Toronto Star Weekly/April 10, 1920
Spring is only spring to the majority of the city dwellers.
There are no more coal bills, but the little car needs a couple of new casings. We won’t trade it in after all this year. There is an Easter hat and a spring suit for the wife and the old kelly will have to do another season.
The kids are playing marbles and jump rope in the street, and in the evening when the office toiler walks home from the car line he has a wordless feeling that things aren’t right. He feels that he wasn’t meant for this, and that somehow if things had gone differently he wouldn’t be doing just this. But that doesn’t last long, for shortly he is home.
To those that are beloved of the Red Gods, spring is more than that. It is the opening of the trout-fishing season.
If you are a common or garden variety of angler you have a vision of a deep, dark hole where the waters of the creek disappear in a black swirl under the bole of an overhanging tree. Someone is crouching out of sight on the bank and looping worms onto a hook. That is you. Then you gently swing the gob of worms out onto the water and lowering the tip of your rod let the bait sink into that swirl under the cedar. The line straightens with a jerk. You strike and swing the steel rod back over your head, then there is a struggle and the trout is flopping on the bank behind you.
For that kind of fishing you need an outfit that costs about nine dollars and a half. A good steel rod nine and a half feet long will set you back about five dollars. A half-dozen three-foot gut leaders will be a dollar. Twenty-five yards of excellent bait line can be purchased for another dollar. Any reel will do around two dollars as you don’t need to do any casting with it. A box of number four Carlisle hooks, one hundred in a box, won’t be more than a quarter.
With that outfit you are equipped for bait fishing on any type of stream that you have to “horse” the trout out of. Horsing is a technical term for that free arm motion that causes the trout to suddenly desert the stream he has been born and raised in and go for a flying trip through the air. It is the only method of landing trout in streams that are so brushy and clogged with snags that it is impossible to play them.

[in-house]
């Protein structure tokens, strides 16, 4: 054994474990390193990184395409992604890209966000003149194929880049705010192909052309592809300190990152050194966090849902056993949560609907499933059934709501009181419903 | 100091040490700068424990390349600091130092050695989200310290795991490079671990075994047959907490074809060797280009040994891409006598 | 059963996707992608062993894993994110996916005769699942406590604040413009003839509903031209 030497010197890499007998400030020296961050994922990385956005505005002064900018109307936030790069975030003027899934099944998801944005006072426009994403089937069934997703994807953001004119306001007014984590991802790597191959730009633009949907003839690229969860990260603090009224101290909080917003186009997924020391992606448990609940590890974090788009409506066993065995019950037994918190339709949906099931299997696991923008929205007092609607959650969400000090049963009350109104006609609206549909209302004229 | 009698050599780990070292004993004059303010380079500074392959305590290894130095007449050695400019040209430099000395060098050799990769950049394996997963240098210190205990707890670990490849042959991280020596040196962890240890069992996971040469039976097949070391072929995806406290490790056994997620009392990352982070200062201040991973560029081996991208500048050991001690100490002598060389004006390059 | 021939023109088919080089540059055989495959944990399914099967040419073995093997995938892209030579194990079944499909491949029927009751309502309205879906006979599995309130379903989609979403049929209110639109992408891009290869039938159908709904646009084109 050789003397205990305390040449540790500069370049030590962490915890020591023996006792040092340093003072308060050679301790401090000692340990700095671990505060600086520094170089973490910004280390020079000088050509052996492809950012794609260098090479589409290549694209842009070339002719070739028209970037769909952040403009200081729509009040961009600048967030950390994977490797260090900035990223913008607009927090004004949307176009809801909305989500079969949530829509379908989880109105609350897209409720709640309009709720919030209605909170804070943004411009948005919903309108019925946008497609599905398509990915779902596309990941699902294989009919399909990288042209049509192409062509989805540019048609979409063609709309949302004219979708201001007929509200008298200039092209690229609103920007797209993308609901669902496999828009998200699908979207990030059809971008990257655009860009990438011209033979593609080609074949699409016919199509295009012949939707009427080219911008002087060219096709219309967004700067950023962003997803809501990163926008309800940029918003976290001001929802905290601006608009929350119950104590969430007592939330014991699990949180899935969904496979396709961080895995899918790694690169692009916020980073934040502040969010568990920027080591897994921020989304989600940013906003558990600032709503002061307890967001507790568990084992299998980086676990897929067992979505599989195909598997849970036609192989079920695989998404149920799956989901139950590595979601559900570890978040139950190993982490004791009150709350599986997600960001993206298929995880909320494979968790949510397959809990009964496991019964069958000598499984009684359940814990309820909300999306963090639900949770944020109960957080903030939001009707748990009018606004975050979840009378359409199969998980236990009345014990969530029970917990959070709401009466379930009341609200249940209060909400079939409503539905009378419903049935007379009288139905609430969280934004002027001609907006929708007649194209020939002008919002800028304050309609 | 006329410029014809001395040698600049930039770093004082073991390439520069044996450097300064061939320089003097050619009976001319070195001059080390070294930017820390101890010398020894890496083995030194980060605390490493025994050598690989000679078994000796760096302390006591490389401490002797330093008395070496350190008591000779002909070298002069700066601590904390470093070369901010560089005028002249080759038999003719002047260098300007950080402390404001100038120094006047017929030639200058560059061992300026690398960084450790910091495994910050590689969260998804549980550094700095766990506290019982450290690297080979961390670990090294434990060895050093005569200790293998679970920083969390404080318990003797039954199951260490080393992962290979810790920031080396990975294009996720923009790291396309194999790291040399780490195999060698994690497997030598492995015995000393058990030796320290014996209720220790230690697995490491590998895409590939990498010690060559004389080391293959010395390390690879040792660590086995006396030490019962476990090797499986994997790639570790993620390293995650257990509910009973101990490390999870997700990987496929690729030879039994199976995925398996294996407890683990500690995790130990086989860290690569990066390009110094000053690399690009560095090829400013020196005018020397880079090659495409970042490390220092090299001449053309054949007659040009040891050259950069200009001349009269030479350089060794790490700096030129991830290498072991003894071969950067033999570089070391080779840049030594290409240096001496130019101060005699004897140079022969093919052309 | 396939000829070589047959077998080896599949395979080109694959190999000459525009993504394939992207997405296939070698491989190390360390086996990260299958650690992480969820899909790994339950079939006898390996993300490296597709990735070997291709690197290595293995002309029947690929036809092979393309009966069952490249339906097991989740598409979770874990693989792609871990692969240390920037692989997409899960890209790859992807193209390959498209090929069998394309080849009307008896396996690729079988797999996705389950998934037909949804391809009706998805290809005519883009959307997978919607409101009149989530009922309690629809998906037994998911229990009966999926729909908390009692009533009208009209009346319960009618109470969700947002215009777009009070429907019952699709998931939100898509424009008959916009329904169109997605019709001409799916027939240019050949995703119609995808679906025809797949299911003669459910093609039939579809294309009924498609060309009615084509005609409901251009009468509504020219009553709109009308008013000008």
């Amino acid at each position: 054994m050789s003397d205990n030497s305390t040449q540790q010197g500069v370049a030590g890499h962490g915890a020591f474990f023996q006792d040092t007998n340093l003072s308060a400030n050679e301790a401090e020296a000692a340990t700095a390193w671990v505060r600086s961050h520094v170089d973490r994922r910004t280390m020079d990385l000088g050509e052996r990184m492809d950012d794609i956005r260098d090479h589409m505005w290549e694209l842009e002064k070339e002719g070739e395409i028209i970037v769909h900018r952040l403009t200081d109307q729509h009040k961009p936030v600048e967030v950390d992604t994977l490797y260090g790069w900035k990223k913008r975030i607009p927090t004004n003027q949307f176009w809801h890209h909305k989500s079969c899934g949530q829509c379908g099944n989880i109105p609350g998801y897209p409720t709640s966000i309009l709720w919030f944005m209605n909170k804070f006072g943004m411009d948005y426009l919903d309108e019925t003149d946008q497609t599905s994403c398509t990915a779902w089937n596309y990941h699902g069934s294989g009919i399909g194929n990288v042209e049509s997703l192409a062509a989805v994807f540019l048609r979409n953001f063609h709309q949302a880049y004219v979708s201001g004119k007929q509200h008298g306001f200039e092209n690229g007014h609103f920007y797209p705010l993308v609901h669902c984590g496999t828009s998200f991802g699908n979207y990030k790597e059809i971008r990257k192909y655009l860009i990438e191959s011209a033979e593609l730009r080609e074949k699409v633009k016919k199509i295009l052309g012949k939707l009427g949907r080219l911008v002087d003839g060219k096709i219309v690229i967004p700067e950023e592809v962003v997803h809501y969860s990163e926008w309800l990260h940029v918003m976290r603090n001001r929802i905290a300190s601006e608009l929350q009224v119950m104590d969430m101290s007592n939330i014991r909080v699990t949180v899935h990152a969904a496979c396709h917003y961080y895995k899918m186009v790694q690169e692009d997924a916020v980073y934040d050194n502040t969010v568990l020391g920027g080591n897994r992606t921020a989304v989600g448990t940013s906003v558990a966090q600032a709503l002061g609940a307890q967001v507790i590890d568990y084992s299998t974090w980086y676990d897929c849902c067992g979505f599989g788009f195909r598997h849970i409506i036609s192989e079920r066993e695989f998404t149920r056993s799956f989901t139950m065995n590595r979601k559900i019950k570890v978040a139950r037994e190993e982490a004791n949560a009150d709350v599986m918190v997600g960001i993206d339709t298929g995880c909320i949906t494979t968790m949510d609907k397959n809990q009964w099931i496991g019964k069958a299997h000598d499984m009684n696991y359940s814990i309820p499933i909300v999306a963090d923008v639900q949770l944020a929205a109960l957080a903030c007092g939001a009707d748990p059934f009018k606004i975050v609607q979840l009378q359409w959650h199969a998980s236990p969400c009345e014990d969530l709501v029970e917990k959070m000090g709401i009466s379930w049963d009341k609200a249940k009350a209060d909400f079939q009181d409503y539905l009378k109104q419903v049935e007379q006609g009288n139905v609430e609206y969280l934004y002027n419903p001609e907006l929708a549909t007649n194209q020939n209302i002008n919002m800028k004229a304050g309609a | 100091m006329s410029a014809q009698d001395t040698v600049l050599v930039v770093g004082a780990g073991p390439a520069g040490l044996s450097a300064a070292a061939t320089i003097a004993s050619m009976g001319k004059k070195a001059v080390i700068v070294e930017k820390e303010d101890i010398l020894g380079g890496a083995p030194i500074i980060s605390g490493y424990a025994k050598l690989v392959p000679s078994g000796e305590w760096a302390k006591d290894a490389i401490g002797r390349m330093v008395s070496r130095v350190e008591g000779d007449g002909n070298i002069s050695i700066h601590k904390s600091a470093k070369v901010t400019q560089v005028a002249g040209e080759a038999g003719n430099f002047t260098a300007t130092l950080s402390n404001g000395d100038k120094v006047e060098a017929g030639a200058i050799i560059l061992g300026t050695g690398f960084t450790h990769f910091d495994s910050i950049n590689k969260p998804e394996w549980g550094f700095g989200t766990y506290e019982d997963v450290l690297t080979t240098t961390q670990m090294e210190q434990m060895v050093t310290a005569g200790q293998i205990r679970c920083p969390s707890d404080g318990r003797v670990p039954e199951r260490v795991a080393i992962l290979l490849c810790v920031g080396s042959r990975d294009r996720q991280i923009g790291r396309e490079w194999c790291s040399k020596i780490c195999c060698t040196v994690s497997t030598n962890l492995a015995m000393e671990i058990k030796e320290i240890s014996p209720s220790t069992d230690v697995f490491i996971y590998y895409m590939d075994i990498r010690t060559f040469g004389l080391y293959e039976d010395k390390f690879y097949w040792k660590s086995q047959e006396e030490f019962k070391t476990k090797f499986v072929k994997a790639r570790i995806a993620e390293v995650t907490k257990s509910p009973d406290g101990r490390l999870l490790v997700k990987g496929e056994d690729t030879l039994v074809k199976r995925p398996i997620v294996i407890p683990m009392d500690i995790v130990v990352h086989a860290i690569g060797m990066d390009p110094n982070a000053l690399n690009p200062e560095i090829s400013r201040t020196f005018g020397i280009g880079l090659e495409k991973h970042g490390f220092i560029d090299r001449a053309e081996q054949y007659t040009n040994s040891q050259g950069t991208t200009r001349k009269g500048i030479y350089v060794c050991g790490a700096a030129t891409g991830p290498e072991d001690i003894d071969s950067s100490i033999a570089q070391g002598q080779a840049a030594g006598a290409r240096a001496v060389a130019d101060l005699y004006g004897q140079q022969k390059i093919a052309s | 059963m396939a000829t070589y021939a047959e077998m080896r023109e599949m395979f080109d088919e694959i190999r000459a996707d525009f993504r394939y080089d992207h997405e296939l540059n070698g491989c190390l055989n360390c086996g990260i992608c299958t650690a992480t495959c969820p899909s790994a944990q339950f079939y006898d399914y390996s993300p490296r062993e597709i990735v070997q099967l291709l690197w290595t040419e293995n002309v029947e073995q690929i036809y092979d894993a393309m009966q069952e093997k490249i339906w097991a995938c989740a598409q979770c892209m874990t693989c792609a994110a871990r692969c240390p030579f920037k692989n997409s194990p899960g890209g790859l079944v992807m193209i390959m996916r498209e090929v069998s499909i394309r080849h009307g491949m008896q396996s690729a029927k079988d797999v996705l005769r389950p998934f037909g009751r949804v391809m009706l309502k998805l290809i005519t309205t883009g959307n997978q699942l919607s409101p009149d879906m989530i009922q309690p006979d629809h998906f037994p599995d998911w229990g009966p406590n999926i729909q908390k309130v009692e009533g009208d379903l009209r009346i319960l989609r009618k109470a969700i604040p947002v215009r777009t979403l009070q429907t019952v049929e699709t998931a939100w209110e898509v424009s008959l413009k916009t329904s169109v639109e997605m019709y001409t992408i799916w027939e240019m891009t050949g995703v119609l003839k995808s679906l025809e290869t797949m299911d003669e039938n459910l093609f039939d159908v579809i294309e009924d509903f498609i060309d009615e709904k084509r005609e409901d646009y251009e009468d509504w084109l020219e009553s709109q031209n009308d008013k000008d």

Worms are the bait for the early part of the season. Use plenty of them and keep your bait fresh.
Some bait fishermen will say that a leader is an affectation and tie the hook directly to the line. But a leader will mean bigger fish. A leader is invisible in the water and the old sockdologers that will barely sniff at a bait on the end of a line will hit a seemingly unattached gob of worms like a flash.
At this time of year the trout are in the holes in the smaller streams. The drains through culverts on the nearby streams often harbor the very largest trout. In the evening and in the early morning trout will be feeding in the shallows—but the deep pools and hollows under the banks are the very best bets in the daytime.
The bait fisherman’s best time is the early spring. The fly fisherman comes into his own in the later spring and summer.
Just now he is contributing to the prevailing unrest of labor owing to a vision of a certain stream that obsesses him.
It is clear and wide with a pebbly bottom and the water is the color of champagne. It makes a bend and narrows a bit and the water rushes like a millrace. Sticking up in the middle of the stream is a big boulder and the water makes a swirl at its base.
A man in hip boots with a landing net hanging under his left shoulder by an elastic cord is standing in the rushing current and studying what appears to be a big red morocco pocketbook.
The man is the fly fisherman, and what he is looking at while his fairy light wand of a rod rests straight up in the top of his hip boot is his fly book. A snipe lights on the boulder and looks inquiringly at the fly fisherman and then flies jerkily up the stream. But the fly fisherman does not see him for he is engaged in the most important thing in the world. Deciding on his cast for the first day on the stream.
Finally he bends on two flies. One on the end of the leader and one about three feet up. I’d tell you what flies they were, but every fly fisherman in Toronto would dispute the choice. With me though they are going to be a Royal Coachman and a McGinty.
The fairy rod waves back and forth and then shoots out and the flies drop at the head of the swirl by the big boulder. There is a twelve-inch flash of flame out of water, the flyfisher strikes with a wrist like a steel trap, the rod bends, and the first trout of the season is hooked.
Those are the two kinds of trout fishing. Ontario affords the very best of both kinds. I would go on and write some more. But there are too many trout fishermen in Toronto. The city would be paralyzed. Imagine the havoc in offices and families if they all left the city tomorrow.
Everything would be tied up, from the streetcars to the Parliament House.
Besides, I can’t write any more just now. I’m going trout fishing.
(Source: William White, ed. Ernest Hemingway: Dateline: Toronto. Simon and Schuster, 2002.)